Herp Queries: The 4-Inch Turtle Law
Question:Has the old 4-inch turtle law been repealed finally? I see baby turtles for sale everywhere and have always wanted to have a couple. Why did such a stupid law ever happen to begin with anyway? I’ve known how to care for them since childhood, and I am aware of the possible dangers around children. Can I legally have some now?
Mrs. B. Hamilton, Ithaca, N.Y.
The 4-Inch Turtle Law is still on the books of the Food and Drug Administration to this day.
Answer: That law went into effect in 1975, during the Salmonella scare concerning small children putting baby turtles into their mouths and contracting the disease. Many consider it a gross over-reaction to a minuscule threat—the kind the U.S. has run amok on many times before. The 4-Inch Turtle Law is still on the books of the Food and Drug Administration to this day. It is misunderstood and misinterpreted often.
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The law is aimed at curtailing commercial sales of small turtles, which often end up as pets of small children. As the law states, it is not applicable to exchanges of live specimens “for bona fide scientific, educational or exhibitional purposes, other than use as pets.” It also does not prohibit private ownership of any size turtles.
The unintentional consequences of the law have put significant stress on larger turtles by the pet trade on top of already severe pressure as food and "medicine" from Asian markets. It’s also discouraged breeding efforts of rare species by hampering trade in juveniles until they’re 4 inches long or larger.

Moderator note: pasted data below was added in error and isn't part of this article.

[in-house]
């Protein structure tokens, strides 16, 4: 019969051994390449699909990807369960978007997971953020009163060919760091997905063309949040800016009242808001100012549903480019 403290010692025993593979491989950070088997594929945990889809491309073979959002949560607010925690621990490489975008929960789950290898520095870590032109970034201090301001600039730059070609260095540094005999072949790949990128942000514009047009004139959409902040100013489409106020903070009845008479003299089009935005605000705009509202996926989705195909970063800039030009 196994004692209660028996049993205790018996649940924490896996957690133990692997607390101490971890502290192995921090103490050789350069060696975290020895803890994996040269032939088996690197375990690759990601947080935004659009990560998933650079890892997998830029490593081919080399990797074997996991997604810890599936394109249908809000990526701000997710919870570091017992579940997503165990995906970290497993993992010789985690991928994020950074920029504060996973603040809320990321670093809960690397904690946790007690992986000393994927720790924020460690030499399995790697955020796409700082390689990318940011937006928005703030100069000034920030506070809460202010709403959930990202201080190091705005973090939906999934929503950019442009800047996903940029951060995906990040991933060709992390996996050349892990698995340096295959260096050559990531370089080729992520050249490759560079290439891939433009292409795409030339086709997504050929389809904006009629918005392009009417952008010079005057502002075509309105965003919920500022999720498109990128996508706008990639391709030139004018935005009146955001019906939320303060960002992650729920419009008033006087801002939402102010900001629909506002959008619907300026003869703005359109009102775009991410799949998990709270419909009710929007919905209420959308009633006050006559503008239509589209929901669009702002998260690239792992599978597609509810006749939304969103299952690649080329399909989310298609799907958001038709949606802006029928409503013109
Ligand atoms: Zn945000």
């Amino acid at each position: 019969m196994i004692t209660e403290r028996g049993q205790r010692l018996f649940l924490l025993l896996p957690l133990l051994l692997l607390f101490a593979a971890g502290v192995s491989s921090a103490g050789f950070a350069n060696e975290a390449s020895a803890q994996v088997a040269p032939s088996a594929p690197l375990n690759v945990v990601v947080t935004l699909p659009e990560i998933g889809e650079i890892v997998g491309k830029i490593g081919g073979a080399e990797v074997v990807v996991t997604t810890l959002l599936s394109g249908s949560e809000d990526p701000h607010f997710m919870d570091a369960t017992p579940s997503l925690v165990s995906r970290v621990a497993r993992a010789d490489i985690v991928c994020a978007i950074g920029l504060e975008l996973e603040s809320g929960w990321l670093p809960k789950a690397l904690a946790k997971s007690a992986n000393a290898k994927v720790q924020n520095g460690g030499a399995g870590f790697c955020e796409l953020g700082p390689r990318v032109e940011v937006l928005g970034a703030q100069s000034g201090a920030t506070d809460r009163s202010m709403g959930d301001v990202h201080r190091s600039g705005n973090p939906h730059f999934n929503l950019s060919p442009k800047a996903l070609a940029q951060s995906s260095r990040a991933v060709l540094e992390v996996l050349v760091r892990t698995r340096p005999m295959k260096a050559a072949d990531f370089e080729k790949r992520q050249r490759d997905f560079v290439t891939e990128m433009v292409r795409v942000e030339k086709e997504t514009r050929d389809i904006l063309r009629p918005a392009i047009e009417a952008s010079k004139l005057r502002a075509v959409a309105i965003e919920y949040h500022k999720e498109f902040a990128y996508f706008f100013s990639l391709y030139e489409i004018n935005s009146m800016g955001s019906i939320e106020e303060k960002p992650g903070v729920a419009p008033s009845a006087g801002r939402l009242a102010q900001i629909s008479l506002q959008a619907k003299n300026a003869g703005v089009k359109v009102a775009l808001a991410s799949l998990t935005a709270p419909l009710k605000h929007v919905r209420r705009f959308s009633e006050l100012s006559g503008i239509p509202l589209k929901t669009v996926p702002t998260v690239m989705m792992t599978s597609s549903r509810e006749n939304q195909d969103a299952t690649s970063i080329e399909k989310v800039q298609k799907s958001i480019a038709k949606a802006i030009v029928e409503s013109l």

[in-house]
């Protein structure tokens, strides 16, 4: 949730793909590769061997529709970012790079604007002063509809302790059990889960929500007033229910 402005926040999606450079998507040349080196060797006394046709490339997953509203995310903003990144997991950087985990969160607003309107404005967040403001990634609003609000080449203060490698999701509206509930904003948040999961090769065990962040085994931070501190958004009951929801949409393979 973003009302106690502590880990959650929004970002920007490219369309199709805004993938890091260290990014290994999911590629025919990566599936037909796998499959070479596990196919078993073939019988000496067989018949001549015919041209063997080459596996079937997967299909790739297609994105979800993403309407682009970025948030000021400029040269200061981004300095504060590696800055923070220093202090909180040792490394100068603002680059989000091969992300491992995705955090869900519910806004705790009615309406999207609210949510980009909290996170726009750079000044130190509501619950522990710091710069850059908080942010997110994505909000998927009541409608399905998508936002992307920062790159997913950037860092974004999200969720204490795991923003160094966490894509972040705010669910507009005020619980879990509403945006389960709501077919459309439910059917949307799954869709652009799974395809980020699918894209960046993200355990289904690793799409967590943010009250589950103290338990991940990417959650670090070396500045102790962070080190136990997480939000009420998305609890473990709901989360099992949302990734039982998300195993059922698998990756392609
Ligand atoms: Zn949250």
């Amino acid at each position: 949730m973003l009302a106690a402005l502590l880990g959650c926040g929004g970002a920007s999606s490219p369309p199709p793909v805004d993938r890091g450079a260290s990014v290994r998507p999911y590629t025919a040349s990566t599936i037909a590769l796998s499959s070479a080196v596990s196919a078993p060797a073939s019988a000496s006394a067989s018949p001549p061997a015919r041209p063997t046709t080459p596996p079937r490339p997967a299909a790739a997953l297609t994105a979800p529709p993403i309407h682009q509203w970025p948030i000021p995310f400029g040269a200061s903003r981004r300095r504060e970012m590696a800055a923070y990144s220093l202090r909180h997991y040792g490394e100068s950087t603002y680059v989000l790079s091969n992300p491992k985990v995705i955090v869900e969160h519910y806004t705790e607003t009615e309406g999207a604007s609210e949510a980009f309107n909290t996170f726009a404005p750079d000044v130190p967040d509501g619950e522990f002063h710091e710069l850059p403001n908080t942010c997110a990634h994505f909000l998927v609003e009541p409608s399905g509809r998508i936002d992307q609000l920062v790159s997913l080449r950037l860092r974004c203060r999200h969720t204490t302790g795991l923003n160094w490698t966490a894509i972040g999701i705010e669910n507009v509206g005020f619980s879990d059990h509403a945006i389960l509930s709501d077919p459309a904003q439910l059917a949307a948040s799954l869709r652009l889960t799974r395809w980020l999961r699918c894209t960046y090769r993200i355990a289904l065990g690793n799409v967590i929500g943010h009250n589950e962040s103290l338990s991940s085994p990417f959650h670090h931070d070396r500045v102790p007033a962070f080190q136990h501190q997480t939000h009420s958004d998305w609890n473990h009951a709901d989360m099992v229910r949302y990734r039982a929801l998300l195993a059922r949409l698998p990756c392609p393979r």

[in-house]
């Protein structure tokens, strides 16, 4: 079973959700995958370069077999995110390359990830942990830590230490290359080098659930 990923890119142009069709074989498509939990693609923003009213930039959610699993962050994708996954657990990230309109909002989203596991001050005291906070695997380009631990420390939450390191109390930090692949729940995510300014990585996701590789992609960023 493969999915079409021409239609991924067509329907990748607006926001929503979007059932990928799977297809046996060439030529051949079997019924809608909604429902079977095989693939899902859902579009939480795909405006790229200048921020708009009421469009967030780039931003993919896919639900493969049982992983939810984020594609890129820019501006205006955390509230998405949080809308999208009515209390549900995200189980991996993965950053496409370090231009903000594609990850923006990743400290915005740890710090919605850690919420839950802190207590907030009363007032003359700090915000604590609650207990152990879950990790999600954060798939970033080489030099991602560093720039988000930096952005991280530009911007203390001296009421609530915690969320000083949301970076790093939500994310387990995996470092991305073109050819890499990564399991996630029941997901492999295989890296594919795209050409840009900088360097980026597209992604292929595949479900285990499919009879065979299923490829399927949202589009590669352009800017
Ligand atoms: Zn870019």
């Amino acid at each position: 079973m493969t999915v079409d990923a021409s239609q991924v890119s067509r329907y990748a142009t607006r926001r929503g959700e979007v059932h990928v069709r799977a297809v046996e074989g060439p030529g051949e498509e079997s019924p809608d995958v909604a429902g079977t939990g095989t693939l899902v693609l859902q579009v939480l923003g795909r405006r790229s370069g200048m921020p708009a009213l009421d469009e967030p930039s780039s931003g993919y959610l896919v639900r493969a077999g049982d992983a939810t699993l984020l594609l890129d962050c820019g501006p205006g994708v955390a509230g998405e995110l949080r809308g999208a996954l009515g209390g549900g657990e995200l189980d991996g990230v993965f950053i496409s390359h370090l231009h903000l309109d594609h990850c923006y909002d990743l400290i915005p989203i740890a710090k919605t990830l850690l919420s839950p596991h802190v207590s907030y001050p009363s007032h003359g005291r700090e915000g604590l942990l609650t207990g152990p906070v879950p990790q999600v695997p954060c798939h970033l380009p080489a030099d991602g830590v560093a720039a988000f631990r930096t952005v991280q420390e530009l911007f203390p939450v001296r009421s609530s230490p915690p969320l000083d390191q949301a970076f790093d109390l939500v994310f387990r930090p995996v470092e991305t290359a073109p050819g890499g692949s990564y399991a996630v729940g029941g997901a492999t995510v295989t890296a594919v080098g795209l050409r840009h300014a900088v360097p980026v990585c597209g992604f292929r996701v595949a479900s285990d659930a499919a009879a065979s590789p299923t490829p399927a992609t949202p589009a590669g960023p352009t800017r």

Most people aren’t even aware of this law at all, and others simply choose to ignore it. You see baby turtles for sale so often largely because complaints are seldom received on the issue. There’s also the matter of not enough enforcement personnel being available to follow up on every pet seller as a regular part of their duties. By the way, it has long been rumored that the reason the law ever got passed at all is due to the propaganda and financial backing of humane groups that were motivated by compassion issues involving small turtles mistreated as pets, not disease.